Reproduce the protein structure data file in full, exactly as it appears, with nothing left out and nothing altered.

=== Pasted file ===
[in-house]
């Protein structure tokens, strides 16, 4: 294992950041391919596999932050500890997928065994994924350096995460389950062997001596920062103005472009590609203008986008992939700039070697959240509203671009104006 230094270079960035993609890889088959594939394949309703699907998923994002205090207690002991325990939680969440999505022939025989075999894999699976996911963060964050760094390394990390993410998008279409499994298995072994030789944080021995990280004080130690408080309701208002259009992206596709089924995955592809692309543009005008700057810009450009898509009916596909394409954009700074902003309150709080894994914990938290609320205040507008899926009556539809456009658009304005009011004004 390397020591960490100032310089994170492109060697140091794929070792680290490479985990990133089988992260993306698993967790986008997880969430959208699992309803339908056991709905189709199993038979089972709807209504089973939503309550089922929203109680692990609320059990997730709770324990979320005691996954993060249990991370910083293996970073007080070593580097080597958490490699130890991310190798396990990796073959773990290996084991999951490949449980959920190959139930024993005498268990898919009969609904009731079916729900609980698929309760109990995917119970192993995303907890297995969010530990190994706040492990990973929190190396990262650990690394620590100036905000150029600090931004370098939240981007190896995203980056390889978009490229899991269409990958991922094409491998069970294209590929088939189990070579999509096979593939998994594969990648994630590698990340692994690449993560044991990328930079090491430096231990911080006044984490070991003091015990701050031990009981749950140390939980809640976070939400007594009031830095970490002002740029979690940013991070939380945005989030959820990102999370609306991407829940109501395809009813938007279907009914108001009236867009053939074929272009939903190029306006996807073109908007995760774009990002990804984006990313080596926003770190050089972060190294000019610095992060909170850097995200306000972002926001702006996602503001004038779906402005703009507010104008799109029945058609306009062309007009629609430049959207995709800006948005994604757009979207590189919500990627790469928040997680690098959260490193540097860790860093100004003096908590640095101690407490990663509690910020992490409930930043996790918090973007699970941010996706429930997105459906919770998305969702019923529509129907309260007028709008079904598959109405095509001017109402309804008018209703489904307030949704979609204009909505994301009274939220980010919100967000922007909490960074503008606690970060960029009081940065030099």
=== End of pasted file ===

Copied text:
[in-house]
């Protein structure tokens, strides 16, 4: 294992950041391919596999932050500890997928065994994924350096995460389950062997001596920062103005472009590609203008986008992939700039070697959240509203671009104006 230094270079960035993609890889088959594939394949309703699907998923994002205090207690002991325990939680969440999505022939025989075999894999699976996911963060964050760094390394990390993410998008279409499994298995072994030789944080021995990280004080130690408080309701208002259009992206596709089924995955592809692309543009005008700057810009450009898509009916596909394409954009700074902003309150709080894994914990938290609320205040507008899926009556539809456009658009304005009011004004 390397020591960490100032310089994170492109060697140091794929070792680290490479985990990133089988992260993306698993967790986008997880969430959208699992309803339908056991709905189709199993038979089972709807209504089973939503309550089922929203109680692990609320059990997730709770324990979320005691996954993060249990991370910083293996970073007080070593580097080597958490490699130890991310190798396990990796073959773990290996084991999951490949449980959920190959139930024993005498268990898919009969609904009731079916729900609980698929309760109990995917119970192993995303907890297995969010530990190994706040492990990973929190190396990262650990690394620590100036905000150029600090931004370098939240981007190896995203980056390889978009490229899991269409990958991922094409491998069970294209590929088939189990070579999509096979593939998994594969990648994630590698990340692994690449993560044991990328930079090491430096231990911080006044984490070991003091015990701050031990009981749950140390939980809640976070939400007594009031830095970490002002740029979690940013991070939380945005989030959820990102999370609306991407829940109501395809009813938007279907009914108001009236867009053939074929272009939903190029306006996807073109908007995760774009990002990804984006990313080596926003770190050089972060190294000019610095992060909170850097995200306000972002926001702006996602503001004038779906402005703009507010104008799109029945058609306009062309007009629609430049959207995709800006948005994604757009979207590189919500990627790469928040997680690098959260490193540097860790860093100004003096908590640095101690407490990663509690910020992490409930930043996790918090973007699970941010996706429930997105459906919770998305969702019923529509129907309260007028709008079904598959109405095509001017109402309804008018209703489904307030949704979609204009909505994301009274939220980010919100967000922007909490960074503008606690970060960029009081940065030099």